2015 GSA Annual Meeting in Baltimore, Maryland, USA (1-4 November 2015)

Paper No. 213-1
Presentation Time: 9:00 AM-6:30 PM


YOUBERG, Ann M., COOK, Joseph P., BOOKMAN, Laura M., GOOTEE, Brian F., PEARTHREE, Philip A. and ALLISON, M. Lee, Arizona Geological Survey, 416 W. Congress, #100, Tucson, AZ 85701-1381, ann.youberg@azgs.az.gov

Landslide risks in Arizona are based on a very limited dataset, indicative of our fragmentary and incomplete understanding of the nature and extent of landslide hazards in Arizona. To address this knowledge and data gap, the Arizona Geological Survey (AZGS) initiated a Landslides Hazards Program in 2014. Working with our partner agency, the Arizona Division of Emergency and Military Affairs (DEMA), we obtained funding from FEMA’s Pre-Disaster Mitigation grant program to conduct the first comprehensive landslide inventory for the State of Arizona.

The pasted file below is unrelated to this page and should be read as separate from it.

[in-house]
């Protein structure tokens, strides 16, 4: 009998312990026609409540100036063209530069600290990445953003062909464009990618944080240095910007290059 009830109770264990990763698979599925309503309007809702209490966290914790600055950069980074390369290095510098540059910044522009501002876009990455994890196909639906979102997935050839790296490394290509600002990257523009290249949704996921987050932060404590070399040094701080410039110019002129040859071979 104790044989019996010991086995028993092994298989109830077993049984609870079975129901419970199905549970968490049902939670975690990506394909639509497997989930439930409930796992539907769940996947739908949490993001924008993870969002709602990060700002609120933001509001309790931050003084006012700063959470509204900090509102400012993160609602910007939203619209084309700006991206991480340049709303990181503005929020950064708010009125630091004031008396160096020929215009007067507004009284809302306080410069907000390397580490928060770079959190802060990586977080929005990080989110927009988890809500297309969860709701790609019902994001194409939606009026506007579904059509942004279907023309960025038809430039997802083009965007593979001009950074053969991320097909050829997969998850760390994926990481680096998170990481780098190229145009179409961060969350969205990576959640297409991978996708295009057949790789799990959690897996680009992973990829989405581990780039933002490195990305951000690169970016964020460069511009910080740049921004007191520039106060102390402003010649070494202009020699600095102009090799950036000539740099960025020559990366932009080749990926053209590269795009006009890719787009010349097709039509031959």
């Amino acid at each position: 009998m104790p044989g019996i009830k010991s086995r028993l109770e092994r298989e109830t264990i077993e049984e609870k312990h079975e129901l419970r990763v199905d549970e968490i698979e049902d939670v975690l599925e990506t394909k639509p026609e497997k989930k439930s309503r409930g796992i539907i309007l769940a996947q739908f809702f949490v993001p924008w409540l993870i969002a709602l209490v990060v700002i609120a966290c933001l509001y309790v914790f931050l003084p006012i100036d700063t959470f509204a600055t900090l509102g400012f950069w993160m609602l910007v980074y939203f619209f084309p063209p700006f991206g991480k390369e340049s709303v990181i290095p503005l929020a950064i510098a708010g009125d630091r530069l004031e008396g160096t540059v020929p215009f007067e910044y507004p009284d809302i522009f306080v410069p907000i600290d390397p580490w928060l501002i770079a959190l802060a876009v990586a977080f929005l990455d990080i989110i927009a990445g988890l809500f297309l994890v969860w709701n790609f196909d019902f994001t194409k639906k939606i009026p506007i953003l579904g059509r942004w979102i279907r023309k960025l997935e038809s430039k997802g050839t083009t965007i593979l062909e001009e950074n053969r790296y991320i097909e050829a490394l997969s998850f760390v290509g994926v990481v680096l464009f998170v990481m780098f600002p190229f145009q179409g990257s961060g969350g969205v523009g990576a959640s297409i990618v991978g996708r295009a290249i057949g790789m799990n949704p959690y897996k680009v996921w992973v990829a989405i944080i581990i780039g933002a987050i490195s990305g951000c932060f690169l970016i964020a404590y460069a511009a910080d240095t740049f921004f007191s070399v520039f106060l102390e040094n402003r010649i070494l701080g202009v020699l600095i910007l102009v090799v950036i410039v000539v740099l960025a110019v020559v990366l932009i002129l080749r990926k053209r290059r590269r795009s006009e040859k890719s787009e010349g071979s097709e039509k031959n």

Our 1st task involved designing and building a GIS database capable of accommodating diverse landslide data from many sources. The Arizona Statewide Landslide Inventory Database (AzSLID) utilizes a comprehensive metadata structure, is versatile, and is easily updated as new mapping or data become available. The database is compatible and will be incorporated into the US Geoscience Information Network (USGIN), a cooperative linking data from the USGS and State Geological Surveys. The 2nd task involves compiling all documented landslides (including all forms of mass movements) from available maps and reports, map archives, and published journal articles. Mapped polygons are imported into the database and attributed according to failure type (e.g. earth slide, debris flow, rock fall), mechanism (e.g. rotational, translational, topple), source, and other useful metadata. Where available, volumetric data, repair cost, and other damages are also tallied. The 2nd task is ~75% complete and thus far AzSLID contains 4,420 landslide polygons covering 1366 km2. We are adding unmapped landslides based on interpretation of high-quality aerial imagery, and will continue to update the database as new mapping and research identifies previously undocumented landslides. Our next task is to work with DEMA to engage stakeholders (local, county and tribal governments, and departments of transportation) to communicate what is known about Arizona landslides and to identify critical areas that warrant new detailed mapping. The data in AzSLID will be used to update the Landslide Profile in the upcoming 2018 State of Arizona Hazard Mitigation Plan, and it will be made available to all local, county and tribal governments to use in updating their hazard mitigation plans.